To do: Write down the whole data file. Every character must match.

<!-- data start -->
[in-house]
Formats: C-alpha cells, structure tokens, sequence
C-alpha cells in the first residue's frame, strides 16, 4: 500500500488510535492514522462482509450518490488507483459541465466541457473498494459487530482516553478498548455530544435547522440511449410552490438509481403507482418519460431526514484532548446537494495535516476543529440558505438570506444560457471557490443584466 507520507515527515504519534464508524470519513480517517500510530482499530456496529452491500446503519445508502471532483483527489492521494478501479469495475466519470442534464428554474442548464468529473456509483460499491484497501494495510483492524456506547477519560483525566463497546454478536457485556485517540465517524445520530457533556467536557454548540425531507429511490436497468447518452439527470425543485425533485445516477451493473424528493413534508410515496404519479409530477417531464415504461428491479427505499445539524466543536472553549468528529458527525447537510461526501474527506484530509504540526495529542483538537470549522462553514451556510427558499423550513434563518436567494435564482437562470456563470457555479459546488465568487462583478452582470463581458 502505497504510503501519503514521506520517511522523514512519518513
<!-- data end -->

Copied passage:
[in-house]
Formats: C-alpha cells, structure tokens, sequence
C-alpha cells in the first residue's frame, strides 16, 4: 500500500488510535492514522462482509450518490488507483459541465466541457473498494459487530482516553478498548455530544435547522440511449410552490438509481403507482418519460431526514484532548446537494495535516476543529440558505438570506444560457471557490443584466 507520507515527515504519534464508524470519513480517517500510530482499530456496529452491500446503519445508502471532483483527489492521494478501479469495475466519470442534464428554474442548464468529473456509483460499491484497501494495510483492524456506547477519560483525566463497546454478536457485556485517540465517524445520530457533556467536557454548540425531507429511490436497468447518452439527470425543485425533485445516477451493473424528493413534508410515496404519479409530477417531464415504461428491479427505499445539524466543536472553549468528529458527525447537510461526501474527506484530509504540526495529542483538537470549522462553514451556510427558499423550513434563518436567494435564482437562470456563470457555479459546488465568487462583478452582470463581458 502505497504510503501519503514521506520517511522523514512519518513